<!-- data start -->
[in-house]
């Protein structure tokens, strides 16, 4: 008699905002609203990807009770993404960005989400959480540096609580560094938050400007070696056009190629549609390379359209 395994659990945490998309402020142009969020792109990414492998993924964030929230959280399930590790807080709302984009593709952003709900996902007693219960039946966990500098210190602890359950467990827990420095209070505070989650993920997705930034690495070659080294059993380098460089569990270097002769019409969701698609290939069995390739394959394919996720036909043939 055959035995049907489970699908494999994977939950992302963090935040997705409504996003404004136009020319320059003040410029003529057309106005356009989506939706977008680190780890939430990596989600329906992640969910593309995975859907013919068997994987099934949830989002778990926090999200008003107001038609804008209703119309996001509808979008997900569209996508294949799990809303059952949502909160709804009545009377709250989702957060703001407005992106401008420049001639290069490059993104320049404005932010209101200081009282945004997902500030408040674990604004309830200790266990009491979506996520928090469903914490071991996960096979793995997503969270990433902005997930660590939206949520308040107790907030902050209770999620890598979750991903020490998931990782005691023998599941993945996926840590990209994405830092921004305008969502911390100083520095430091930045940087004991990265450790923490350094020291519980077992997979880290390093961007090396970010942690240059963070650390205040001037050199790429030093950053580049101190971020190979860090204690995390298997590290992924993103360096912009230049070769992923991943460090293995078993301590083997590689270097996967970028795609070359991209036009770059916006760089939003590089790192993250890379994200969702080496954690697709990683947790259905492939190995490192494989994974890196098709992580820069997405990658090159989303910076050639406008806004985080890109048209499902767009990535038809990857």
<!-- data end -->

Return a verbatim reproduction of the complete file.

[in-house]
């Protein structure tokens, strides 16, 4: 008699905002609203990807009770993404960005989400959480540096609580560094938050400007070696056009190629549609390379359209 395994659990945490998309402020142009969020792109990414492998993924964030929230959280399930590790807080709302984009593709952003709900996902007693219960039946966990500098210190602890359950467990827990420095209070505070989650993920997705930034690495070659080294059993380098460089569990270097002769019409969701698609290939069995390739394959394919996720036909043939 055959035995049907489970699908494999994977939950992302963090935040997705409504996003404004136009020319320059003040410029003529057309106005356009989506939706977008680190780890939430990596989600329906992640969910593309995975859907013919068997994987099934949830989002778990926090999200008003107001038609804008209703119309996001509808979008997900569209996508294949799990809303059952949502909160709804009545009377709250989702957060703001407005992106401008420049001639290069490059993104320049404005932010209101200081009282945004997902500030408040674990604004309830200790266990009491979506996520928090469903914490071991996960096979793995997503969270990433902005997930660590939206949520308040107790907030902050209770999620890598979750991903020490998931990782005691023998599941993945996926840590990209994405830092921004305008969502911390100083520095430091930045940087004991990265450790923490350094020291519980077992997979880290390093961007090396970010942690240059963070650390205040001037050199790429030093950053580049101190971020190979860090204690995390298997590290992924993103360096912009230049070769992923991943460090293995078993301590083997590689270097996967970028795609070359991209036009770059916006760089939003590089790192993250890379994200969702080496954690697709990683947790259905492939190995490192494989994974890196098709992580820069997405990658090159989303910076050639406008806004985080890109048209499902767009990535038809990857």